This fall−spring difference in winds may be traced to the difference in the sea level pressure (SLP) distribution, which tends to have opposite signs between land and ocean areas because of differences in surface temperatures (e.g., Van den Dool and Saha 1993). The long-term mean SON-minus-MAM SLP during 1968–96 computed from the National Centers for Environmental Prediction–National Center for Atmospheric Research (NCEP–NCAR) reanalysis is shown in Fig. 9. Compared to boreal spring, SLP in the Northern Hemisphere during boreal fall tends to be higher over the land and lower over the ocean, and the reverse is true in the Southern Hemisphere. This pattern is seen throughout most of the global domain except for the midlatitude storm tracks over oceanic areas, whose effect in reversing the difference sign can be confirmed by a map of spring−fall 500-hPa height difference (not shown). In this map the most conspicuous difference is the lower heights during the local fall season due to the active storms near the midlatitude jet streaks.

The SLP difference shown in Fig. 9 may be caused by two effects. Over oceans, the delayed thermal response will give a relatively warm SST in fall, which contributes to lower SLP, and a relatively cool SST in spring, which contributes to higher SLP. Over land areas, the thermal memory is very short; thus an asymmetric land–sea SLP contrast will occur between fall and spring. This asymmetry is further enhanced by the timing of the equinox. Because it occurs at approximately the 22d day of the respective 3-month seasons, the land surface temperature tends to be cooler and SLP higher during fall than during spring. In Fig. 9, this land SLP response in low and middle latitudes is largest in East Asia, with the maximum SLP difference centered in the northern China–southern Mongolia Plain. Another interesting feature in Fig. 9 is that both polar regions have the same sign because the Arctic is water and Antarctic is land.1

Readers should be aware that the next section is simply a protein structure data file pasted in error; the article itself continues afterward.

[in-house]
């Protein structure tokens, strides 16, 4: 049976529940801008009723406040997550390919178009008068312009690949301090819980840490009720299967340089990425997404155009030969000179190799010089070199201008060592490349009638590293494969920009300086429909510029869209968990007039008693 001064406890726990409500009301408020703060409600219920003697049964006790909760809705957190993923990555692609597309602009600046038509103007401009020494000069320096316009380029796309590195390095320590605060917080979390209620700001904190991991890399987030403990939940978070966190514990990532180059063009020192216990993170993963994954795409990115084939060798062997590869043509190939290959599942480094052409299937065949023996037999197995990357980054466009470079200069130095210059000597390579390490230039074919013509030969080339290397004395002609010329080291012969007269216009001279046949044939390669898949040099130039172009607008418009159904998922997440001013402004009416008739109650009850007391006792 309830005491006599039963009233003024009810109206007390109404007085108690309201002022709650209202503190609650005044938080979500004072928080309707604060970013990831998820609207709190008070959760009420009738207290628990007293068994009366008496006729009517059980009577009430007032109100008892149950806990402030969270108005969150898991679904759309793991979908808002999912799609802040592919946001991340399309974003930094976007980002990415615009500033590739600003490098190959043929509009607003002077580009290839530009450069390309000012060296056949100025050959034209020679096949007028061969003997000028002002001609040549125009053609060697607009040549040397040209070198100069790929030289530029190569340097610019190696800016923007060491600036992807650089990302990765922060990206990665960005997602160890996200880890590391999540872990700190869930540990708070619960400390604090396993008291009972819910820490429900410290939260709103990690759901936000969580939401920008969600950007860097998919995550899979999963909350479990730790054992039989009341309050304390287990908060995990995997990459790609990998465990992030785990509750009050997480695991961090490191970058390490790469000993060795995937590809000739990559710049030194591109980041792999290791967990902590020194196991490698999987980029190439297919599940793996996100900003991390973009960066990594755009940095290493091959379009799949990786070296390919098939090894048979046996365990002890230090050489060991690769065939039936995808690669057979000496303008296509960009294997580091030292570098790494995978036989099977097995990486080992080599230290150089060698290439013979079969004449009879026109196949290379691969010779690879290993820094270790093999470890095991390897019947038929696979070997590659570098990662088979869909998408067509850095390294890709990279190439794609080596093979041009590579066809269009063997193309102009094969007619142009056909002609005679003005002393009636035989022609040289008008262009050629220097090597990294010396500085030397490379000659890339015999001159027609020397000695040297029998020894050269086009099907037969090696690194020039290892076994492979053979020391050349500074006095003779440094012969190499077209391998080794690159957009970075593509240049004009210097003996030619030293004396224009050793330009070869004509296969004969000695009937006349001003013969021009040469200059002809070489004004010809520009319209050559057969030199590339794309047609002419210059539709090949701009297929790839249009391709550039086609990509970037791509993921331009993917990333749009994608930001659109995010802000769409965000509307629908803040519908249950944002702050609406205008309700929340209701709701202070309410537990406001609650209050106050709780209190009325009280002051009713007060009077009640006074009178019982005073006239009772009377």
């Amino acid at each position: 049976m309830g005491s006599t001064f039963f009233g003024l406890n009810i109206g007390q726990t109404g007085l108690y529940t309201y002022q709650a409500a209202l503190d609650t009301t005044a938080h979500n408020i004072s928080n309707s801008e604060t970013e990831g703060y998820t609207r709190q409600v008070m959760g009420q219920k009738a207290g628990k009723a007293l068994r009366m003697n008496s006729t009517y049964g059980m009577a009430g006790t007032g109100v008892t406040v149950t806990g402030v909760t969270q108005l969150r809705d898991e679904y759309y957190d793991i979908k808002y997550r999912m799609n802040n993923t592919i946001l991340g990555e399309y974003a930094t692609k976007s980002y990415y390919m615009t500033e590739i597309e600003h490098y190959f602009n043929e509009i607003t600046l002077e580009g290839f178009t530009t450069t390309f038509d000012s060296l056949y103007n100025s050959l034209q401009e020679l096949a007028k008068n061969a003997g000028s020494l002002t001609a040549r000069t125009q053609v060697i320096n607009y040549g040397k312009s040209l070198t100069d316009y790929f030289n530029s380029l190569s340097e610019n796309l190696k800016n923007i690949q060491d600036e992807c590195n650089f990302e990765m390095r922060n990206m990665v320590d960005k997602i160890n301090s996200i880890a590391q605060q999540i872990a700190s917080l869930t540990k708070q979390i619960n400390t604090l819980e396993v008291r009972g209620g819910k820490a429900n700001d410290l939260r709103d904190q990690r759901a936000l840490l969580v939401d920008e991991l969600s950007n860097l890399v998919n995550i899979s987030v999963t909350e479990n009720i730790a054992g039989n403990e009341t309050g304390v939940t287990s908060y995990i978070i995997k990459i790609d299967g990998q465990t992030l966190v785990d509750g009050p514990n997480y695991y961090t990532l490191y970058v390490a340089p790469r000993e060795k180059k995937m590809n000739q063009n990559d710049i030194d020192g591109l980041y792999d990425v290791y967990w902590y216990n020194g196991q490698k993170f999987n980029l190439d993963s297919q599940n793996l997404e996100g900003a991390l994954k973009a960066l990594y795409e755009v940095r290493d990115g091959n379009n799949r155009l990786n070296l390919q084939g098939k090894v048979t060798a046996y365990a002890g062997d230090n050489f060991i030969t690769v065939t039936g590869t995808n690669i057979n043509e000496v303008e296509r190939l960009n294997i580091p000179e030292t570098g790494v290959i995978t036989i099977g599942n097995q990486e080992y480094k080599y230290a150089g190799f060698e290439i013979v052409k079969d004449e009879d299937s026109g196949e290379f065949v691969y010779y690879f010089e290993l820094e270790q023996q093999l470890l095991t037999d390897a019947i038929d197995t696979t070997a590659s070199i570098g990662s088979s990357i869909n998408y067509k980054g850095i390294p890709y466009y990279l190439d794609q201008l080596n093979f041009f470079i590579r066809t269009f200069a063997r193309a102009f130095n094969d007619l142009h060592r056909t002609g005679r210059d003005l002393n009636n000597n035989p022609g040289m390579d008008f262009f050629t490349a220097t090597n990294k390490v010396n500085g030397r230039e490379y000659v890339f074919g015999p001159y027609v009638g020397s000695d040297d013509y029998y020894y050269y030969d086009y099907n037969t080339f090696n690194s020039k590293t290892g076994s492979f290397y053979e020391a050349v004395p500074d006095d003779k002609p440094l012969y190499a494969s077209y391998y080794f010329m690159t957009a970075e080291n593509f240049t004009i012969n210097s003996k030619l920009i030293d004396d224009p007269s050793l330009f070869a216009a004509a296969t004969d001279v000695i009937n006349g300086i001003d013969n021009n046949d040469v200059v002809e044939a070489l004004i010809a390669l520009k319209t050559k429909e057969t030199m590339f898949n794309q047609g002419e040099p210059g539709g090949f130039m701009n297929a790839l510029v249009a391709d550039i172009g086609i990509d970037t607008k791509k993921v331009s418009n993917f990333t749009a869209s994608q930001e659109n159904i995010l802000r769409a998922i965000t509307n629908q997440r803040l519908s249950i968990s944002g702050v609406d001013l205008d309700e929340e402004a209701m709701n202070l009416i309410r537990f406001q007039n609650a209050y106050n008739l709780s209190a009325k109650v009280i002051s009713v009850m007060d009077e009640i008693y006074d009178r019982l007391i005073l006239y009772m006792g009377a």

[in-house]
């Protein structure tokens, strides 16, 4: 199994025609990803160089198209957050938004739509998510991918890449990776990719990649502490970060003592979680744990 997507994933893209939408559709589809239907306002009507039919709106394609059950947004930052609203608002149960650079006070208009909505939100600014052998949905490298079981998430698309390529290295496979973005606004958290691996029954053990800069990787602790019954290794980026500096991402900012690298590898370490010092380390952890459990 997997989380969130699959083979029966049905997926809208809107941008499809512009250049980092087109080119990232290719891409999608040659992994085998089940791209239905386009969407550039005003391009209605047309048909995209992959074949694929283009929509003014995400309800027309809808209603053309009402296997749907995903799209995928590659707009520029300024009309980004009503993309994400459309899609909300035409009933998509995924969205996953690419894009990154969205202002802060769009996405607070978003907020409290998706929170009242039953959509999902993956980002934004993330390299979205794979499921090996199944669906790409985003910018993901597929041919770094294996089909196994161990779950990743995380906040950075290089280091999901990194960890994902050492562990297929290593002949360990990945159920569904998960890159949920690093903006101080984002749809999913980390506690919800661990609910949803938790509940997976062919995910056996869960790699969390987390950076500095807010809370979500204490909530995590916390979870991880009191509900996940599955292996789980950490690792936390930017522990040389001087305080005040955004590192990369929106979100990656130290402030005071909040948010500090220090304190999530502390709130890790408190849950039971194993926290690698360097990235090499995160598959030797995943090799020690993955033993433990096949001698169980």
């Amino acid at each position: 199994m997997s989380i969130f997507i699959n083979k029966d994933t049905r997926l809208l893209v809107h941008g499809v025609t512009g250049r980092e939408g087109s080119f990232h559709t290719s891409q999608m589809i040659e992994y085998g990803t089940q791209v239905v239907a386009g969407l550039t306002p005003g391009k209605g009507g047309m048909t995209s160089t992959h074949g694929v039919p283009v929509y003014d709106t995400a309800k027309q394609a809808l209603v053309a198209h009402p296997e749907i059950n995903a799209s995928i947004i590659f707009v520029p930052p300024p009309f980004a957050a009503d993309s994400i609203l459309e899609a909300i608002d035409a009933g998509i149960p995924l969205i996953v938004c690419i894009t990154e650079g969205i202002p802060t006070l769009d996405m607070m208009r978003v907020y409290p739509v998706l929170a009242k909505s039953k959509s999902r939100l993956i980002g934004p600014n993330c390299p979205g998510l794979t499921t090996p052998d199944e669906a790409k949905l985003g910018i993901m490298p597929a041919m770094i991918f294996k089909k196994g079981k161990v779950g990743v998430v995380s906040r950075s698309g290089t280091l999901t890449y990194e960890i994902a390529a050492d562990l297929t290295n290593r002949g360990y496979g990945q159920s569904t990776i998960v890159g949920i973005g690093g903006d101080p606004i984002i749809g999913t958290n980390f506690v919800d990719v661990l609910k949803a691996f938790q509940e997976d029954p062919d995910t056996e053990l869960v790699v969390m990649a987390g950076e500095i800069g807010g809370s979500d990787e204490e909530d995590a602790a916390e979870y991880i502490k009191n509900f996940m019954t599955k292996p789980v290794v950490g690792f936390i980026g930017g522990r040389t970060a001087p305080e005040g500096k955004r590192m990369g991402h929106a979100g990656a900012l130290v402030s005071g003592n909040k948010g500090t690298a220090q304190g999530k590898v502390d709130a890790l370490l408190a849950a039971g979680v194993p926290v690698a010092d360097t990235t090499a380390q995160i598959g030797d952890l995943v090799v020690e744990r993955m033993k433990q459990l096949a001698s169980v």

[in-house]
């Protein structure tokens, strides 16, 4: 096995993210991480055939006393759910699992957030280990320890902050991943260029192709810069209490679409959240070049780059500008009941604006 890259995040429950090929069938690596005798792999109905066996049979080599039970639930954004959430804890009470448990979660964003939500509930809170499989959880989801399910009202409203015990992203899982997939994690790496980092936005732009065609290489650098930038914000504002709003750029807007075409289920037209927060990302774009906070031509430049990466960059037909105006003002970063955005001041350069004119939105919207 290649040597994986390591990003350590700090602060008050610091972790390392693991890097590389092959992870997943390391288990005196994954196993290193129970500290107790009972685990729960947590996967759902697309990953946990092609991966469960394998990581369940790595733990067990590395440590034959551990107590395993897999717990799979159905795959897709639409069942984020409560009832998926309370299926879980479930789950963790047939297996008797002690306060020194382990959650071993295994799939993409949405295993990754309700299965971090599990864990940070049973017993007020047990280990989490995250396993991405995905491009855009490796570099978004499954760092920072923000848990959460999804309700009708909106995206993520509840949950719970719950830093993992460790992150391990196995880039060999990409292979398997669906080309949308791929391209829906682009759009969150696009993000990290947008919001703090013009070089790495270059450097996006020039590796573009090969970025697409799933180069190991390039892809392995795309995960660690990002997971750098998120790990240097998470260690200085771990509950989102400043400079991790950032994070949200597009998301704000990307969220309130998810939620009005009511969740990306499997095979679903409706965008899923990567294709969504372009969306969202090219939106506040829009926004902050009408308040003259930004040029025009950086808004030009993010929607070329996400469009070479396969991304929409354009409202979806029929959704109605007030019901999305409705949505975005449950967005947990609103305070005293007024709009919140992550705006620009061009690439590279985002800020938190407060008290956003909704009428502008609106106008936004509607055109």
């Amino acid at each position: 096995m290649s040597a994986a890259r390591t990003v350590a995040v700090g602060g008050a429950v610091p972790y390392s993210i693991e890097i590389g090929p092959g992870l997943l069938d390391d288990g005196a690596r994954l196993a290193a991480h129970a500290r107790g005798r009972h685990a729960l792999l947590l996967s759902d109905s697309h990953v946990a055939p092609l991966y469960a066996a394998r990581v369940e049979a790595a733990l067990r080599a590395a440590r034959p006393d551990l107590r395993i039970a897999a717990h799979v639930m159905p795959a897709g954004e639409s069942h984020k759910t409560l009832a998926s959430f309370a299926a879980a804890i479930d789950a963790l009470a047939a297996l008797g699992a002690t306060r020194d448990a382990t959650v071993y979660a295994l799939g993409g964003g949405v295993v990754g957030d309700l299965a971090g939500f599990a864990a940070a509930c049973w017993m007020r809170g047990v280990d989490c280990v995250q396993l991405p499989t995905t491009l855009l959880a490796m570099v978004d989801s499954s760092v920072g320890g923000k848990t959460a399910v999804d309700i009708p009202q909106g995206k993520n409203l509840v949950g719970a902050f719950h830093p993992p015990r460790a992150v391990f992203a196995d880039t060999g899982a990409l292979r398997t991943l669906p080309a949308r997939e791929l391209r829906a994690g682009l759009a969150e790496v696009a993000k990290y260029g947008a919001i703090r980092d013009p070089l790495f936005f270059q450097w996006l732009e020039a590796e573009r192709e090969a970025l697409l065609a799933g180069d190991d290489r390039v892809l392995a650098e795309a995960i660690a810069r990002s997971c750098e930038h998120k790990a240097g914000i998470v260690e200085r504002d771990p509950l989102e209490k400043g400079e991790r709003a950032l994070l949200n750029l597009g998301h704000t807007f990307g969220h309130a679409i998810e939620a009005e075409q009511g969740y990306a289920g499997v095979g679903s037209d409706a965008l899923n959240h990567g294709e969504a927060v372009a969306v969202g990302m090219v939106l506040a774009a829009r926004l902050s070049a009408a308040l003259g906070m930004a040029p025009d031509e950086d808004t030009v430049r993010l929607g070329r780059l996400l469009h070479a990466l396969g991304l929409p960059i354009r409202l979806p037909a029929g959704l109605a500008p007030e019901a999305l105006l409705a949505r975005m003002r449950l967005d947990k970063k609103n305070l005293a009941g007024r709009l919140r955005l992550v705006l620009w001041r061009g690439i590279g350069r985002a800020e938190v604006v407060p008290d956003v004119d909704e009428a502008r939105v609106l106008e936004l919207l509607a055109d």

An enlargement of the Southeast Asia and Maritime Continent domain shown in the insert to Fig. 9 is displayed in Fig. 10, with schematic sea level winds based on the SLP gradient depicted in key areas for discussion. In these areas the pressure gradient is less susceptible to the errors introduced in the conversion of pressure from land surface to sea level. Schematic winds based on broader-scale pressure patterns instead of actual spring−fall wind differences make the discussion somewhat qualitative rather than quantitative, but the purpose here is to derive a hypothesis for the source of the asymmetric seasonal march that is not blurred by the results of the asymmetric march. The actual wind differences already include the effect of the asymmetry within the tropical belt and it would be harder to sort out the cause–effect. The large SLP difference over East Asia leads to the stronger SON northeasterly winds in the northern South China Sea and northwestern Pacific (area A in Fig. 10), which causes the deep convection east of Vietnam and the Philippines in boreal fall. In the southern South China Sea, the SLP gradient favors cyclonic flow and therefore deep convection in SON (area B in Fig. 10). This widespread convection in the southern South China Sea during boreal fall is not very obvious in Fig. 8 because at many points convection in boreal summer is even stronger. The convection is further enhanced by the interaction of the wind with terrain on the east coast of Sumatra and west coast of Borneo.